Wednesday, 6 December 2017

Clean Water for Wildlife - 2017 Survey in the LWV

For a second year, the Lower Windrush Valley water bodies have been surveyed for nutrients – nitrate and phosphate - as part of the Clean Water for Wildlife Survey. Volunteers visited gravel pit lakes, various sites along the River Windrush, and small waters, like ponds, ditches and streams, which are abundant in the area. Once again the results show how important the Lower Windrush Valley gravel pit lakes and ponds are for freshwater wildlife – providing a clean water refuge in a landscape where nutrient pollution is widespread. The data also shows that the River Windrush has high levels of nutrients, despite the effort of the many organisations dedicated to improving our water habitats, and so we must continue to work at the catchment scale to clean up the River Windrush and its tributary streams.  
Of the 82 sites tested in 2017, 66% showed no evidence of nutrient pollution and the majority of that clean water was found in lakes and ponds.
For more information about the survey, results and photographs, please see the short case study on our website here:


Tuesday, 28 November 2017

Lower Windrush Valley Project Annual Forum

We had a good turn out for our annual forum event, which took place at Stanton Harcourt Village Hall on 27th November.

We kicked things off with an update on the Lower Windrush Valley Project activities during the last year, including work carried out at Rushy Common and Standlake Common Nature Reserves, the results of the Clean Water for Wildlife survey carried out in May (more on this soon) and a new walks and leisure leaflet, created with the support of Witney Town Council and local businesses.

Lucy updates on the LWVP

The presentation also covered some of the project activities coming up – keep your eyes peeled for further updates on access improvements, the Yellow Fish Scheme and a ‘Friends of the Lower Windrush Valley’ group.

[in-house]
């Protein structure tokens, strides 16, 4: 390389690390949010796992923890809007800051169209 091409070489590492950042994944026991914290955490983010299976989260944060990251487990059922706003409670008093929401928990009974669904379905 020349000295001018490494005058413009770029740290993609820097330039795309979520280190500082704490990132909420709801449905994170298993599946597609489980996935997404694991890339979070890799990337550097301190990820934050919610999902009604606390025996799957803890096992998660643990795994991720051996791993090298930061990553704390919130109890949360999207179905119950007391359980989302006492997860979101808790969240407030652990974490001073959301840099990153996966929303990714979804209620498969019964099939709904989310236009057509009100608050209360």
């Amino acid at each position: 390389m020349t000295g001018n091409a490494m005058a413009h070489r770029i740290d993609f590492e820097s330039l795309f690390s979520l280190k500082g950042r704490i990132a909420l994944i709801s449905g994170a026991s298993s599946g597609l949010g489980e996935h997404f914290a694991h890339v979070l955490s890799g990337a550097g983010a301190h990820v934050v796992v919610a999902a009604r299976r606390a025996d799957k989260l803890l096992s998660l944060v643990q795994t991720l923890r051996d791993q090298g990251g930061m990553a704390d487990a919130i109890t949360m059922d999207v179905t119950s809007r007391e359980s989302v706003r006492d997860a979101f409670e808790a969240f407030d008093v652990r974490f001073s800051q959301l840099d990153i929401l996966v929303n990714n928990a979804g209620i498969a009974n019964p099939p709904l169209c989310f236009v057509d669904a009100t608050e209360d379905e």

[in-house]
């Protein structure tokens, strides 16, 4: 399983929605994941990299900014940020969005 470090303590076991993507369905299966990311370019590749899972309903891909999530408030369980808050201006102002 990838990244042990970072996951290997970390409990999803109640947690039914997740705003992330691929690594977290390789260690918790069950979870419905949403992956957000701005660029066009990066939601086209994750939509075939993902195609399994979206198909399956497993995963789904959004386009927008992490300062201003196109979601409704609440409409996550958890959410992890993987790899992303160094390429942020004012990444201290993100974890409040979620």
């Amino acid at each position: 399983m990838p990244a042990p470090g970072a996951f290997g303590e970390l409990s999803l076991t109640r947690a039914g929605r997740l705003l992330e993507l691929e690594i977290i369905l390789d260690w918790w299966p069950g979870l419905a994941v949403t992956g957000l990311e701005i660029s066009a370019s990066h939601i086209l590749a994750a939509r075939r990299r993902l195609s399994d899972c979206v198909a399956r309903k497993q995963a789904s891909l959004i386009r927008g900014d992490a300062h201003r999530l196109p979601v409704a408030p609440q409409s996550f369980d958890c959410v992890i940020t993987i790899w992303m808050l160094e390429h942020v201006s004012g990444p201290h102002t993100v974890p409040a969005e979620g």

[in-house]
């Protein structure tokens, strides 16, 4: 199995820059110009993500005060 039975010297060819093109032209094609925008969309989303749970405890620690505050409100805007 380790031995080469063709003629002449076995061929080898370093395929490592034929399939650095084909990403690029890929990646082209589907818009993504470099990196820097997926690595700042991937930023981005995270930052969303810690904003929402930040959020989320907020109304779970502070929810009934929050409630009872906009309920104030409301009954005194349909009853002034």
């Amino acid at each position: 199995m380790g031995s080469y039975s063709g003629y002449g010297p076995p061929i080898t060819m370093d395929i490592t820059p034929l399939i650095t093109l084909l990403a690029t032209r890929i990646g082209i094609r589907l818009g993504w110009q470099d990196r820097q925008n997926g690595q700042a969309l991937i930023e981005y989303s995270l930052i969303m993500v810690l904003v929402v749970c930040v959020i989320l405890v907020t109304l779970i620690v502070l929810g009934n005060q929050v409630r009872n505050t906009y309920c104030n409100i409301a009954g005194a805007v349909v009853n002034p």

Following the project update we had two fantastic presentations. The first, from John Melling on Birds of the Lower Windrush Valley, looked at trends in numbers of wintering wildfowl as well as highlighting a few of the valley’s more unusual visitors from recent years.

John talks about the Birds of the Lower Windrush Valley
Finally, we heard from Julia Lofthouse of BBOWT who spoke about Water Voles, their habitats and distribution, reasons for their decline and the importance of controlling American Mink populations.

Julia tells us about Water Voles and the populations on the Windrush

A stuffed Water Vole

Friday, 22 September 2017

Standlake Common Meadow – May to August

Early May

There is approximately 6 hectares of grassland at Standlake Common Nature Reserve, the majority of which is along the Southern shore of the lake.

Early June
The meadow supports a diverse range of invertebrates and birds throughout Spring and Summer.

Late June
The site is at it’s most colourful with an array of wild flowers.

Late July
The area is managed as a hay meadow with a hay cut taken in late July/August and grazing by sheep in Autumn. The hay is baled and taken off site after cutting to remove nutrients. If left on site, less desirable grass species and weeds would begin to dominate.

Late August (After Hay Cut)

Sunday, 21 May 2017

Wetland Wildlife Family Day at Rushy Common and Tar Lakes

Thursday 1st June, 11am – 3pm

Come and discover the wildlife of Rushy Common and Tar Lakes – there will be pond dipping, a bird hide to explore and lots of other activities to keep you busy.  Picnic’s welcome.

All children must be accompanied by an adult.

More information:

Tuesday, 16 May 2017

Clean Water for Wildlife Survey 2017

This year we’ve been taking part in the Clean Water for Wildlife survey again, testing for nutrient pollution in as many water bodies as possible across the Lower Windrush Valley.

We’re aiming to increase awareness of nutrient pollution, get a ‘snapshot’ of water quality across the Lower Windrush Valley and contribute the results to the Freshwater Habitats Trust national database.

One of the ponds tested at Standlake common Nature Reserve

With such a dry year and testing taking place a little later than last year we’ve had lots of volunteers reporting dry ponds! We’ve still managed to test the majority of last year’s sites, with a few additions.
Results are being collated at the moment and will be shared soon.

1st Standlake Brownies visited Rushy Common and took part in the water testing at Tar Lakes
One of the groups of Brownies testing the Hardwick Brook at Tar Lakes

Tuesday, 25 April 2017

New Kestrel Nest Box at Standlake Common

As many of the regular Standlake Common bird hide visitors will know, the Kestrel nest box has been in need of replacement for some time.

I am happy to say that we installed a new box this morning with the help of Scottish and Southern Electricity Networks. Photos below...